This way of knowing is what is preached – subtly, and often by way of parable and anecdote – in the writings of the Desert Fathers. The ones primarily responsible for developing and expounding this in ways that we moderns, so far divorced from the knowledge of the desert as we are, can understand, are the Slavophils: Aleksey Khomyakov and Ivan Kireevsky. The concepts of sobornost’ and of integral knowledge – that is to say, of a free and dynamic collectivism of self-giving love, and of the knowledge that comes from the loving submersion of the willing subject in the participation and experience of the object – are means by which the thought of the Fathers, and specifically St. Isaac of Nineveh whose writings were so influential on Khomyakov and Kireevsky, can be made understandable to those of us who live in an age warped by ideology. More: the Slavophils’ model of the ideal society is not individualistic. It is not bourgeois. It is not one of Robinson Crusoes and Man Fridays; it is not one populated by mere producers, consumers and ‘rational actors’. Khomyakov’s and Kireevsky’s distrust of the market is Eastern, it is Syriac and Iranian: it is the same as the sentiments of Kourosh-e Bozorg as he articulated them to the Spartans: ‘I have never yet been afraid of any men who have set a place in the middle of their city, where they come together to cheat each other and perjure themselves’. They do not turn to the market but to the familial obshchina, the Russian rural village, characterised by common ownership of the land and benevolent paternalism within families. The Slavophils looked for, and found in the studies of von Haxthausen, an outworking of praxis to go with the orthodoxia they had sought indirectly to clarify.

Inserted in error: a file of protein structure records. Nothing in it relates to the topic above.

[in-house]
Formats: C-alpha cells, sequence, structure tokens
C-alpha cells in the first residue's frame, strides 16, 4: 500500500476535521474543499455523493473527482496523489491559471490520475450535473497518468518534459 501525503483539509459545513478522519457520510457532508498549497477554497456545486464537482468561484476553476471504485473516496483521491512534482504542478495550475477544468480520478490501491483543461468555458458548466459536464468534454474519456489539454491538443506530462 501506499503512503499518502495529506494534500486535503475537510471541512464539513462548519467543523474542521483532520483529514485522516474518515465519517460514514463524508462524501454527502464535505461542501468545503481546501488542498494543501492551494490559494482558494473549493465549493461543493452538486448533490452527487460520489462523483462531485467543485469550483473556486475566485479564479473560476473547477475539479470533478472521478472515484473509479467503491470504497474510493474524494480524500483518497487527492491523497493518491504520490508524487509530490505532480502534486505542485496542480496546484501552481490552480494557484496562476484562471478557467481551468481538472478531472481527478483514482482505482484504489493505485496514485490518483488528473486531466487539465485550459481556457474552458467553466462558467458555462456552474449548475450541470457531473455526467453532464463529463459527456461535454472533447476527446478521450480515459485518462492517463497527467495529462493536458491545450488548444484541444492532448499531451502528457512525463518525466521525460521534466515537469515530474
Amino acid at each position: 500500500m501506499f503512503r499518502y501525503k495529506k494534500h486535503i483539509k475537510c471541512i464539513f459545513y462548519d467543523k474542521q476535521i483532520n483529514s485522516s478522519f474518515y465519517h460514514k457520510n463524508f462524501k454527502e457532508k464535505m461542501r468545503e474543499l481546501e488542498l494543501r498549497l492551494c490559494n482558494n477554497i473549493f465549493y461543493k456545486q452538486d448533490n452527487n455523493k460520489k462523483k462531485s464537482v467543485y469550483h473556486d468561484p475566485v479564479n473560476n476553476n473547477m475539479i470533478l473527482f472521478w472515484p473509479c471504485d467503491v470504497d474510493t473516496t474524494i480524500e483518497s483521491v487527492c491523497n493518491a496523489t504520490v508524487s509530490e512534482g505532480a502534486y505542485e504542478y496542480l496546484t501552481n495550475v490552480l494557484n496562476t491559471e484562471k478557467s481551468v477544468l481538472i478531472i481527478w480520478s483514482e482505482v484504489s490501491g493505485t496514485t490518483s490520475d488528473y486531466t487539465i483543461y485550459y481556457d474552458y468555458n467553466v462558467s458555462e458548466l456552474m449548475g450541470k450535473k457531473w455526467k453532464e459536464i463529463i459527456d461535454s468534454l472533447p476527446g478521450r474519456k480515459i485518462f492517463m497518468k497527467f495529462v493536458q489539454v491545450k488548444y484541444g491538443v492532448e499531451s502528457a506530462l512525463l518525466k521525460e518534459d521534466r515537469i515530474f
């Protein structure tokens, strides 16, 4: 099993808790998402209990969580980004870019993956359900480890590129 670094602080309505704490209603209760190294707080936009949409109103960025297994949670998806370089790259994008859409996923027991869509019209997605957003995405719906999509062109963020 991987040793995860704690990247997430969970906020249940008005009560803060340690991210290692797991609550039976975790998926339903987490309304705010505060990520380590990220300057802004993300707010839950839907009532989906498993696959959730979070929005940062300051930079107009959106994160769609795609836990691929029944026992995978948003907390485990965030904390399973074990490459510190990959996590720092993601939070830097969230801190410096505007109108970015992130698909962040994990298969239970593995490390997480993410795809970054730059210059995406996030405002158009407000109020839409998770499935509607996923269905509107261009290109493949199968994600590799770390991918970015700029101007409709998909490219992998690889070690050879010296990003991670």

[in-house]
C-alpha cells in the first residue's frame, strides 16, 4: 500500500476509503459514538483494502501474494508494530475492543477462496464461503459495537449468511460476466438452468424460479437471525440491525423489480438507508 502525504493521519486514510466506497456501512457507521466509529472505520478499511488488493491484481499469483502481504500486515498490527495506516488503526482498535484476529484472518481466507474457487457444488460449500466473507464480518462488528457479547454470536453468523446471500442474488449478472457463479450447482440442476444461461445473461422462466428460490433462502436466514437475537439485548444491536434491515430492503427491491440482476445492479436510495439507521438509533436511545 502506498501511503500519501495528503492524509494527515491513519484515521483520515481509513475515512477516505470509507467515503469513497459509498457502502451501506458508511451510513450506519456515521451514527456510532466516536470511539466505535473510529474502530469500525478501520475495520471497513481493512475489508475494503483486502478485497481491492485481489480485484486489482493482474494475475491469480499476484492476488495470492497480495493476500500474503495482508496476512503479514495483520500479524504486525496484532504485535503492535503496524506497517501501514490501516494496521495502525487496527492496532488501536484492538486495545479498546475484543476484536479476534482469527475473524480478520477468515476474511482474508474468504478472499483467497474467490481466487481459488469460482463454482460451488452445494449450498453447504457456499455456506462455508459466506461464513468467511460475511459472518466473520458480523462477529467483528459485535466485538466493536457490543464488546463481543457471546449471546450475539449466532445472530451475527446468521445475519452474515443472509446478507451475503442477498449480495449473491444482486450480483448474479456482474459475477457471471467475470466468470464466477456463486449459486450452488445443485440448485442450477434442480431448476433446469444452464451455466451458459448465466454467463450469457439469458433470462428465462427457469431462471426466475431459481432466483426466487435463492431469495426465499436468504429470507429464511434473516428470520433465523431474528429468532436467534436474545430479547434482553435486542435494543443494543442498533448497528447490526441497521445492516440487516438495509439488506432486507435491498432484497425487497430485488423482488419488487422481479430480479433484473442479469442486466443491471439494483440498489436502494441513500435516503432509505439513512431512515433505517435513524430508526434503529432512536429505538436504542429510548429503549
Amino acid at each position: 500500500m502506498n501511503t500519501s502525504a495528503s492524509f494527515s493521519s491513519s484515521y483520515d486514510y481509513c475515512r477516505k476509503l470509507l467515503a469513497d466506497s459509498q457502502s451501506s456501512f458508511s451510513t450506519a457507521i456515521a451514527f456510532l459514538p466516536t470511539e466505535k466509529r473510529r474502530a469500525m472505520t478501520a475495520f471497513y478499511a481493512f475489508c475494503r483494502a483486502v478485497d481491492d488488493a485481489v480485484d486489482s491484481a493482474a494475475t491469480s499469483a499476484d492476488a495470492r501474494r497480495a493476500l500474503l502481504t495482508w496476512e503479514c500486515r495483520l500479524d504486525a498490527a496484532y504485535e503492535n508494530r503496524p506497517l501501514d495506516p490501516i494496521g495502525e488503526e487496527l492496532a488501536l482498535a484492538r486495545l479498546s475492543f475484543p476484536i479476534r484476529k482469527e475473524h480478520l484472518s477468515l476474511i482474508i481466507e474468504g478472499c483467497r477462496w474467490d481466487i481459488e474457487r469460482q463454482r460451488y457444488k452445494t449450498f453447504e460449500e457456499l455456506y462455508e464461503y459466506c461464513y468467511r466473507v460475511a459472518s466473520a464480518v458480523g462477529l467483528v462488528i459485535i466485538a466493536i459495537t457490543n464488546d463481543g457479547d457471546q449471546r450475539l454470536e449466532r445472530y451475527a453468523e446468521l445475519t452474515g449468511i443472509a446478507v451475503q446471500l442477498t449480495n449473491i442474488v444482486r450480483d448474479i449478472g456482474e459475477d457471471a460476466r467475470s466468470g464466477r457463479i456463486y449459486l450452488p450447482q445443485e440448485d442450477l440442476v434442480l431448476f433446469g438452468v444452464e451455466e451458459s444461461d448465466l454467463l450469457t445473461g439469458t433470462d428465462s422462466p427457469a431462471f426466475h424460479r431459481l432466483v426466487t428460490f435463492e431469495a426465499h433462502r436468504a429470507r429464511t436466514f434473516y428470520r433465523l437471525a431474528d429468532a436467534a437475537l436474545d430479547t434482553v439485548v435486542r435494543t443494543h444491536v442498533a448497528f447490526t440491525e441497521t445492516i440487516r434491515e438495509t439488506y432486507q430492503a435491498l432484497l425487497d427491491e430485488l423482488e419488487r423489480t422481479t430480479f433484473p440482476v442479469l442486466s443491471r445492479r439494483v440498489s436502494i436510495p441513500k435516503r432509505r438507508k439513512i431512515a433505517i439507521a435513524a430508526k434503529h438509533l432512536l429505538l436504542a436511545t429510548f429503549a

Now, of course, it is a hallmark of Slavophilia that they refused to reduce their own collectivism (and, make no mistake, collectivism it was indeed!) to a set of rationalised political principles. Khomyakov and Kireevsky, although (and because) they refused the bourgeois spirit in toto, also refused the various strains of socialism and ‘enlightened’ autocracy that came out of the West, in part because the alternatives both such radicals and proposed to the bourgeois individualism of the more radical Enlightenment forms were themselves nakedly political and reductive. Such political and state-driven collectivisms could only work formally, and only from the outside; they would leave no inward space for the free-and-dynamic element of sobornost’ that they thought so critical, nor for the willing renunciation of will that is needed for the integral way of gnosis.